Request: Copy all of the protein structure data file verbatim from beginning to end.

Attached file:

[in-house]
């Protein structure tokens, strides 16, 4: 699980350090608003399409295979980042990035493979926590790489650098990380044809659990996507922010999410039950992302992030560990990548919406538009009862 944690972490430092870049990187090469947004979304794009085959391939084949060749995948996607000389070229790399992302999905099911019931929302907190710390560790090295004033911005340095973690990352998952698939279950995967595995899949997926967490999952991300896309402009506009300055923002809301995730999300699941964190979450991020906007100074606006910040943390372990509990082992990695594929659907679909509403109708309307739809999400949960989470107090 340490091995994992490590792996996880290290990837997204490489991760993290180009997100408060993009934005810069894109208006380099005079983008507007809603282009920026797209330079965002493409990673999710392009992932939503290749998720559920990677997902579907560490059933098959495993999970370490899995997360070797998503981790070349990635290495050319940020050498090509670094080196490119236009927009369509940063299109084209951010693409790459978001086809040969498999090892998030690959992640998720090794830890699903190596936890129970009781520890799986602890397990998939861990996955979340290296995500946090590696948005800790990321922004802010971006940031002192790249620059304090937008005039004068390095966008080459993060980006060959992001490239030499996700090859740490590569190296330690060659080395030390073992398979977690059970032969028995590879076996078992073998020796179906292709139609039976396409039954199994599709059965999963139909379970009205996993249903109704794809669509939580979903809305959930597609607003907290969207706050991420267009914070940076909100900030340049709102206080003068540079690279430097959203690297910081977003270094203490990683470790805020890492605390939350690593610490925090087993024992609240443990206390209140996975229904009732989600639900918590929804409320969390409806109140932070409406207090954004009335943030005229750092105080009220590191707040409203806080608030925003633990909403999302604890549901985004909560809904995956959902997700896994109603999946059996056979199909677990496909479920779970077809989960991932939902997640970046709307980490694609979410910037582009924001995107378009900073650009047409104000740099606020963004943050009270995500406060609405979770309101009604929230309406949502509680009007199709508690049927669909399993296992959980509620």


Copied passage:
[in-house]
């Protein structure tokens, strides 16, 4: 699980350090608003399409295979980042990035493979926590790489650098990380044809659990996507922010999410039950992302992030560990990548919406538009009862 944690972490430092870049990187090469947004979304794009085959391939084949060749995948996607000389070229790399992302999905099911019931929302907190710390560790090295004033911005340095973690990352998952698939279950995967595995899949997926967490999952991300896309402009506009300055923002809301995730999300699941964190979450991020906007100074606006910040943390372990509990082992990695594929659907679909509403109708309307739809999400949960989470107090 340490091995994992490590792996996880290290990837997204490489991760993290180009997100408060993009934005810069894109208006380099005079983008507007809603282009920026797209330079965002493409990673999710392009992932939503290749998720559920990677997902579907560490059933098959495993999970370490899995997360070797998503981790070349990635290495050319940020050498090509670094080196490119236009927009369509940063299109084209951010693409790459978001086809040969498999090892998030690959992640998720090794830890699903190596936890129970009781520890799986602890397990998939861990996955979340290296995500946090590696948005800790990321922004802010971006940031002192790249620059304090937008005039004068390095966008080459993060980006060959992001490239030499996700090859740490590569190296330690060659080395030390073992398979977690059970032969028995590879076996078992073998020796179906292709139609039976396409039954199994599709059965999963139909379970009205996993249903109704794809669509939580979903809305959930597609607003907290969207706050991420267009914070940076909100900030340049709102206080003068540079690279430097959203690297910081977003270094203490990683470790805020890492605390939350690593610490925090087993024992609240443990206390209140996975229904009732989600639900918590929804409320969390409806109140932070409406207090954004009335943030005229750092105080009220590191707040409203806080608030925003633990909403999302604890549901985004909560809904995956959902997700896994109603999946059996056979199909677990496909479920779970077809989960991932939902997640970046709307980490694609979410910037582009924001995107378009900073650009047409104000740099606020963004943050009270995500406060609405979770309101009604929230309406949502509680009007199709508690049927669909399993296992959980509620």